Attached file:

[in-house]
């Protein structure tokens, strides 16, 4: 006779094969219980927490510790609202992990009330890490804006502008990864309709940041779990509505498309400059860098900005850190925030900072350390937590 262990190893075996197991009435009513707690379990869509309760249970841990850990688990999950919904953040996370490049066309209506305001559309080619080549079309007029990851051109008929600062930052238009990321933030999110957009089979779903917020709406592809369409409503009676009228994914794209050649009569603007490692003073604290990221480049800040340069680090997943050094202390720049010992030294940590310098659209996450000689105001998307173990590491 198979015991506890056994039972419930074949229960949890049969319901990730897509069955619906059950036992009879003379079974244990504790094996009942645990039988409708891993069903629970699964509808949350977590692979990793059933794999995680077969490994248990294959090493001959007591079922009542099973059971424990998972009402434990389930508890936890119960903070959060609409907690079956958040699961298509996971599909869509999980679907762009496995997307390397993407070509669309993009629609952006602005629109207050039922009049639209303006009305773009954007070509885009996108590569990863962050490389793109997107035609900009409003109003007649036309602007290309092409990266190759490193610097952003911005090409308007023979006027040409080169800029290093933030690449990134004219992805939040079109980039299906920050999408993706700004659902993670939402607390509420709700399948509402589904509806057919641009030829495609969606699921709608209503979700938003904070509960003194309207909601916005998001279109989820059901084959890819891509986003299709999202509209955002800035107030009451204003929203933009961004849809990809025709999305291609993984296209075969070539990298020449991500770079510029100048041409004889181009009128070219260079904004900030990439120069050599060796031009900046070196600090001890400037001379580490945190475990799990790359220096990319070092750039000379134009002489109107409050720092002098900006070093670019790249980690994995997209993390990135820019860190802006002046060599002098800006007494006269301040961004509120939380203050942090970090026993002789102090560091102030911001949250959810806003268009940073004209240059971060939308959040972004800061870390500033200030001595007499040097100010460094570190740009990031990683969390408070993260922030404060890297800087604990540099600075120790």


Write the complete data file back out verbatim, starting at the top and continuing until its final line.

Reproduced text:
[in-house]
């Protein structure tokens, strides 16, 4: 006779094969219980927490510790609202992990009330890490804006502008990864309709940041779990509505498309400059860098900005850190925030900072350390937590 262990190893075996197991009435009513707690379990869509309760249970841990850990688990999950919904953040996370490049066309209506305001559309080619080549079309007029990851051109008929600062930052238009990321933030999110957009089979779903917020709406592809369409409503009676009228994914794209050649009569603007490692003073604290990221480049800040340069680090997943050094202390720049010992030294940590310098659209996450000689105001998307173990590491 198979015991506890056994039972419930074949229960949890049969319901990730897509069955619906059950036992009879003379079974244990504790094996009942645990039988409708891993069903629970699964509808949350977590692979990793059933794999995680077969490994248990294959090493001959007591079922009542099973059971424990998972009402434990389930508890936890119960903070959060609409907690079956958040699961298509996971599909869509999980679907762009496995997307390397993407070509669309993009629609952006602005629109207050039922009049639209303006009305773009954007070509885009996108590569990863962050490389793109997107035609900009409003109003007649036309602007290309092409990266190759490193610097952003911005090409308007023979006027040409080169800029290093933030690449990134004219992805939040079109980039299906920050999408993706700004659902993670939402607390509420709700399948509402589904509806057919641009030829495609969606699921709608209503979700938003904070509960003194309207909601916005998001279109989820059901084959890819891509986003299709999202509209955002800035107030009451204003929203933009961004849809990809025709999305291609993984296209075969070539990298020449991500770079510029100048041409004889181009009128070219260079904004900030990439120069050599060796031009900046070196600090001890400037001379580490945190475990799990790359220096990319070092750039000379134009002489109107409050720092002098900006070093670019790249980690994995997209993390990135820019860190802006002046060599002098800006007494006269301040961004509120939380203050942090970090026993002789102090560091102030911001949250959810806003268009940073004209240059971060939308959040972004800061870390500033200030001595007499040097100010460094570190740009990031990683969390408070993260922030404060890297800087604990540099600075120790």